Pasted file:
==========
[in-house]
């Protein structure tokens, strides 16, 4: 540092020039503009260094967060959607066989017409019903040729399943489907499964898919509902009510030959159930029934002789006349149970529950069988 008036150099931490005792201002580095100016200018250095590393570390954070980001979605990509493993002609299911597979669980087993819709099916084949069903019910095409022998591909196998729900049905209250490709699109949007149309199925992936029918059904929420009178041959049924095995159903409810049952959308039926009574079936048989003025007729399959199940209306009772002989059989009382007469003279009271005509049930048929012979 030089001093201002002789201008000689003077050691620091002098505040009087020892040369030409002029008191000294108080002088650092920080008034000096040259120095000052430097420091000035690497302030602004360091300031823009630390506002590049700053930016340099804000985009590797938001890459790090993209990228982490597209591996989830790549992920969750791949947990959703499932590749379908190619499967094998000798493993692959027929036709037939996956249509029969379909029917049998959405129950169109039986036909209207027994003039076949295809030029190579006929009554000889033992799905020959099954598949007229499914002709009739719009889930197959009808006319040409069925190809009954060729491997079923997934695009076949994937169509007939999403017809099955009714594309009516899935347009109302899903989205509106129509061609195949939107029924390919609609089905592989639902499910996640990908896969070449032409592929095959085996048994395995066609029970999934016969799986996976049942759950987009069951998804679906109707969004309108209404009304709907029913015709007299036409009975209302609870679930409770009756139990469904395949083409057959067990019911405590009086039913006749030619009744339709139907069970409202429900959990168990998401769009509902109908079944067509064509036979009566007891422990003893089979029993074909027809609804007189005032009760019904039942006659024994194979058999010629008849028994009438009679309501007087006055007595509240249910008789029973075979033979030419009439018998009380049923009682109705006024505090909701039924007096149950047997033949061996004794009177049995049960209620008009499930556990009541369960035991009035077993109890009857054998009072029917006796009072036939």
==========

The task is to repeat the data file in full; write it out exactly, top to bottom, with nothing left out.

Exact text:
[in-house]
């Protein structure tokens, strides 16, 4: 540092020039503009260094967060959607066989017409019903040729399943489907499964898919509902009510030959159930029934002789006349149970529950069988 008036150099931490005792201002580095100016200018250095590393570390954070980001979605990509493993002609299911597979669980087993819709099916084949069903019910095409022998591909196998729900049905209250490709699109949007149309199925992936029918059904929420009178041959049924095995159903409810049952959308039926009574079936048989003025007729399959199940209306009772002989059989009382007469003279009271005509049930048929012979 030089001093201002002789201008000689003077050691620091002098505040009087020892040369030409002029008191000294108080002088650092920080008034000096040259120095000052430097420091000035690497302030602004360091300031823009630390506002590049700053930016340099804000985009590797938001890459790090993209990228982490597209591996989830790549992920969750791949947990959703499932590749379908190619499967094998000798493993692959027929036709037939996956249509029969379909029917049998959405129950169109039986036909209207027994003039076949295809030029190579006929009554000889033992799905020959099954598949007229499914002709009739719009889930197959009808006319040409069925190809009954060729491997079923997934695009076949994937169509007939999403017809099955009714594309009516899935347009109302899903989205509106129509061609195949939107029924390919609609089905592989639902499910996640990908896969070449032409592929095959085996048994395995066609029970999934016969799986996976049942759950987009069951998804679906109707969004309108209404009304709907029913015709007299036409009975209302609870679930409770009756139990469904395949083409057959067990019911405590009086039913006749030619009744339709139907069970409202429900959990168990998401769009509902109908079944067509064509036979009566007891422990003893089979029993074909027809609804007189005032009760019904039942006659024994194979058999010629008849028994009438009679309501007087006055007595509240249910008789029973075979033979030419009439018998009380049923009682109705006024505090909701039924007096149950047997033949061996004794009177049995049960209620008009499930556990009541369960035991009035077993109890009857054998009072029917006796009072036939």